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Vancouver TOD hub gets anchor office tenant

Vancouver developer PCI Group said on 10 September the city’s largest transit-oriented office tower outside downtown, Marine Gateway, had signed up its anchor commercial tenant, natural gas engine & vehicle engineer Westport Innovations.

Marine Gateway has a station on the 4-year-old Canada Line transit network, and the South Vancouver bus loop, which has 7 feeder lines, is also integrated into it. The development, under construction after being approved in 2011, will have 3 towers, 461 apartments (46 for rent), 21,000m² of shops & restaurants and a cinema, and 23,000m² of offices. Another 443 apartments are being built on an adjoining site. The commercial parking ratio is 2/1000ft² (1:47m²) office & retail, or one to every 3-4 staff.

Matt Lowrie commented on the Auckland Transport Blog (which brought it to my attention): “This is the kind of development that Auckland desperately needs more of, dotted around some of our key rail stations. It’s interesting how sophisticated the marketing of transit-oriented developments is in Vancouver.”

In the Price tags blog on urban issues, 6-term Vancouver city councillor and former board member of Metro Vancouver & TransLink, Simon Fraser University city programme director Gordon Price wrote that transit hubs are becoming the centre of business activity in Metro Vancouver: “According to Jones Lang LaSalle’s Vancouver rapid transit office index, business parks across the region are struggling with high vacancy rates as tenants move closer to transit & amenities. Buildings within 0.5km of a rapid transit station have 4.8% vacancy compared to 12.3% for buildings outside of transit, with some markets being higher than 20%.”

A Price tags commenter put a different perspective on it though: “…. the monocultural view of childless, coifed, professional 30-somethings in these [promotional] videos is not only boring & predictable, it is probably ga-ga wishful thinking on the marketers’ & developers’ part. May be more realistic to anticipate overworked worker bees in their sweats & flipflops getting take-out and heading upstairs for the couch.”

Mr Price wrote that the Canada Line’s arrival in 2009 encouraged the council to take innovative approaches to transport & land-use planning along the Cambie corridor: “A site that was once home to 60 jobs will bring more than 1500 permanent office jobs to the area, 650 retail jobs… Marine Gateway will generate 2-million transit trips annually.

“Marine Gateway, a $C370-million project, is the first major development to be approved along the Cambie corridor since the Canada Line opened. Its 2 residential towers sold out in one day, with 95% of buyers citing proximity to transit as their reason for buying.”

Links: Auckland Transport Blog, Marketing TOD developments
Fantasy TOD: How developers market transit
Marine Gateway
PCI Group

Attribution: Auckland Transport Blog, PCI Group, Price tags blog.

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Toronto looks at governance for waterfront renewal

International consulting firm Mercer Delta has recommended that the Toronto Waterfront Revitalisation Corp be turned into an “empowered development corporation”.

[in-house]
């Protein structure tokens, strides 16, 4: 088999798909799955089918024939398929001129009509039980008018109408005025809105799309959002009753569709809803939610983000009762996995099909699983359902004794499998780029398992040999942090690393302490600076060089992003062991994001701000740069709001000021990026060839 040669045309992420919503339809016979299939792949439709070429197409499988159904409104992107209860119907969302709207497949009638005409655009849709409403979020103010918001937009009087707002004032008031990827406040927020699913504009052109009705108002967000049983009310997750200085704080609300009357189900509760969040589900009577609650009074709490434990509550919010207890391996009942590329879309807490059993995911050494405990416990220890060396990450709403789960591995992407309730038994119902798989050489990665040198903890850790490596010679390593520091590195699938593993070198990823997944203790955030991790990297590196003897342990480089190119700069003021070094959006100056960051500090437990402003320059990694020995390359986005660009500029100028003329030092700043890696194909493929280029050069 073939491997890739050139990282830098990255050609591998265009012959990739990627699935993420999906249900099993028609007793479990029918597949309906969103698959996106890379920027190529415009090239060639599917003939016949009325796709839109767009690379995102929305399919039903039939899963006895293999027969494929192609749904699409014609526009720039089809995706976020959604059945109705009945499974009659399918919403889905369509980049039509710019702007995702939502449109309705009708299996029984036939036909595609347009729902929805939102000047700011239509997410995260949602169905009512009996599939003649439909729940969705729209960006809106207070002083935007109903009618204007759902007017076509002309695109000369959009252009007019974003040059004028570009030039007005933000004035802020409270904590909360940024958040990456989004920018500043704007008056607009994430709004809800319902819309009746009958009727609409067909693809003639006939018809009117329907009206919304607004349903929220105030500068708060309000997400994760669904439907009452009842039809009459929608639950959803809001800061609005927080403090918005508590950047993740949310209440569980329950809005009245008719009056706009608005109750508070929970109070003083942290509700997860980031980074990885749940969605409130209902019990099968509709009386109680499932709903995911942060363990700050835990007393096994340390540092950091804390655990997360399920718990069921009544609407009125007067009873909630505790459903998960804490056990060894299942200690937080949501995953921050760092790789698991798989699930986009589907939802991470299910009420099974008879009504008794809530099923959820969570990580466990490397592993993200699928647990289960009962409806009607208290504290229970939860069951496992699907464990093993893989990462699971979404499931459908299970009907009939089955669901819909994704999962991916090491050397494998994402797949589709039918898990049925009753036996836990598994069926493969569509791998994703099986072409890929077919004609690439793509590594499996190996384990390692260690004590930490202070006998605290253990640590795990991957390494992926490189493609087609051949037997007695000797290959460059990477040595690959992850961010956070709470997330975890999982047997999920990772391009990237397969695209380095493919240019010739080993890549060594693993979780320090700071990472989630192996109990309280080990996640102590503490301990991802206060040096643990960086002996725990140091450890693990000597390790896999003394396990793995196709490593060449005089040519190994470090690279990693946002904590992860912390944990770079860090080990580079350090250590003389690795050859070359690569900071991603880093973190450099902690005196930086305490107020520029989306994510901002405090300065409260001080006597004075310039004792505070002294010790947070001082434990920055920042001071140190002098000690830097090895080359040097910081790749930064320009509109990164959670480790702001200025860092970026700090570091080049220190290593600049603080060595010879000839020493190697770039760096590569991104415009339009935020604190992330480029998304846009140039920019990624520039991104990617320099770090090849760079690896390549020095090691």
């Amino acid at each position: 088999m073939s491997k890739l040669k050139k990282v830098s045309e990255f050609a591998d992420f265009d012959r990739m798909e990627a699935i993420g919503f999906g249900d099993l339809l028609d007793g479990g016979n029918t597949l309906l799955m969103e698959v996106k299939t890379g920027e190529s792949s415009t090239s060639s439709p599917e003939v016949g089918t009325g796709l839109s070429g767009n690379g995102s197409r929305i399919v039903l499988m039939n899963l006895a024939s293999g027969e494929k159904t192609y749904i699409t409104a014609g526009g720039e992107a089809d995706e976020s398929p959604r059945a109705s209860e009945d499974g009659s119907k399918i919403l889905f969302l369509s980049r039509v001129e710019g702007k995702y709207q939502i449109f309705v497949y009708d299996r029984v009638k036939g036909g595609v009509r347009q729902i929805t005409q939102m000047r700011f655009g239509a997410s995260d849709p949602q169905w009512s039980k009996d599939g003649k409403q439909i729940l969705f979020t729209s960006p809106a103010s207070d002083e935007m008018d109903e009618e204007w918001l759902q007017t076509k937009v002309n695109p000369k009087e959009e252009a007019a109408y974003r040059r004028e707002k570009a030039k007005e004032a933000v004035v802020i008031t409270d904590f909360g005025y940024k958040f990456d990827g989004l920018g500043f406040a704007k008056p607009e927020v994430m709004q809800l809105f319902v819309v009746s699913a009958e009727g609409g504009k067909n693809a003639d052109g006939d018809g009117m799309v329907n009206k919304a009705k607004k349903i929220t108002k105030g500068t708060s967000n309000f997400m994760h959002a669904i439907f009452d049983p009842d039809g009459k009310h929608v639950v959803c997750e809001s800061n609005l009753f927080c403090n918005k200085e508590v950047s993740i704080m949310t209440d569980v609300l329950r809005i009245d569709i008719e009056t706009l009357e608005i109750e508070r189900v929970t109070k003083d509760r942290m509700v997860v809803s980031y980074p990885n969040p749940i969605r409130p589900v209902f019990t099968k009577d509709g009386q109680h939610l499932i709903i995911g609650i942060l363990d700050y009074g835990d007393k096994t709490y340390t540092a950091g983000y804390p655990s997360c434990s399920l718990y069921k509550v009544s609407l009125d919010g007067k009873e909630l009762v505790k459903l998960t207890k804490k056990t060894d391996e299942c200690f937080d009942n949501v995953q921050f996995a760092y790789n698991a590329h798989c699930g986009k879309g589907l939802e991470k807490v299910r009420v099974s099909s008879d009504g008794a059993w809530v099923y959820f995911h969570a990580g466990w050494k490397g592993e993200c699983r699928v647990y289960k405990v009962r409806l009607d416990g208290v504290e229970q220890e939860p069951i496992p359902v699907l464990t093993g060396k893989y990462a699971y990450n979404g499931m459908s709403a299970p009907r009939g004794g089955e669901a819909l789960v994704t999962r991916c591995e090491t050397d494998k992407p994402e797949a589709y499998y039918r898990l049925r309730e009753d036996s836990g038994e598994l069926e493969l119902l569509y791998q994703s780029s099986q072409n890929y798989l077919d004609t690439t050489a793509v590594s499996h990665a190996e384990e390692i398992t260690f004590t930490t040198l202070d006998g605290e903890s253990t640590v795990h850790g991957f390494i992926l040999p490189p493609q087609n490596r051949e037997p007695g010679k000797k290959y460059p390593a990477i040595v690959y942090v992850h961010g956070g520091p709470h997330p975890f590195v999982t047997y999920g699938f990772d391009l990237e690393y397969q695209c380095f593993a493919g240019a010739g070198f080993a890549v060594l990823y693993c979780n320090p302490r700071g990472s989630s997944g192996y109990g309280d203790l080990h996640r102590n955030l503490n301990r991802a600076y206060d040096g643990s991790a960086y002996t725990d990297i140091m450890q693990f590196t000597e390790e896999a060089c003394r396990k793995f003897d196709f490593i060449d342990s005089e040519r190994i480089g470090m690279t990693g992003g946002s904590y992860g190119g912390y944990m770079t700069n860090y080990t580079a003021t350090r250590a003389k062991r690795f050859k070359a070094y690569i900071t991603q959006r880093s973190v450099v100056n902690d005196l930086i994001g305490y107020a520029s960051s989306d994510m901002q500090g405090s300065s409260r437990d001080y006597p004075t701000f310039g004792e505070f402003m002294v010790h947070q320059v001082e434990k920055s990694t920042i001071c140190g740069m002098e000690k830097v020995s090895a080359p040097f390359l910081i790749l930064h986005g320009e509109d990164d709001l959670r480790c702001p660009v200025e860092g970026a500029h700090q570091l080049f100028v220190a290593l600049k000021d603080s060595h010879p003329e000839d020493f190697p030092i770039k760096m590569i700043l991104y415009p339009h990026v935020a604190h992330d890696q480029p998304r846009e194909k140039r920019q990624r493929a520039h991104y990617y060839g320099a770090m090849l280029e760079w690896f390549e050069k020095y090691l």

Mercer Delta was commissioned by the waterfront corporation and told it this was the kind of governance waterfront revitalisation authorities had in leading cities around the world.


Toronto’s waterfront corporation is an animal formed in 2001 by all 3 levels of government in the city – federal, provincial & city – to lead an estimated $C17 billion of waterfront renewal in Toronto.


Mercer Delta said its proposal would give the corporation greater authority & accountability to deliver on plans for new parks, cultural attractions, commercial development & new affordable housing on the city’s waterfront.It would be the master developer for government-approved waterfront projects and would have:

strong support, both financial & political, from all 3 levels of government
control of publicly owned waterfront land
necessary corporate authorities, including the ability to acquire land, borrow money and receive & reinvest proceeds from development
adequate, stable & timely funding from all 3 levels of government
clear accountability to the 3 levels of government, including a full mandate review every 5 years.

Mercer Delta concluded:

the corporation as currently structured doesn’t have the full authority to fulfill its mandate
the status quo isn’t sustainable
the corporation does have some important strengths — participation of the 3 levels of government, an effective public consultation programme & clear evidence that the corporation is a viable vehicle based on the progress that’s been made despite inadequate powers.

Mercer Delta said if the structure was changed the corporation could start work next year developing the first new waterfront neighbourhoods – West Don Lands and East Bayfront – and building Commissioners Park & Lake Ontario Park, t2o large parks in the Portlands.The corporation’s website has reports on the governanc, Mercer Delta’s proposals, precincts & consultation.


Website: Toronto Waterfront Revitalisation Corp

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Toronto approaches decision time on major waterfront revival

Toronto Waterfront Revitalisation Corp’s final plans for the 33ha first stage of the proposed $C17 billion revamp of the city’s shoreline will be put to the city council in October, for a start on work in the south-eastern Distillery District next year.


The Distillery programme entails creating a live/work/cultural district, with 5000 homes built in 5 years, a mix of tall & small buildings.


It’s discussed in a Toronto Globe & Mail article.


Websites: Toronto Globe & Mail, Fingers crossed on the waterfront


Toronto waterfront, council website


Toronto Waterfront Revitalisation Corp


Urban Design Associates

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Now it’s Ottawa’s turn to transform brownfields into lovable urbanity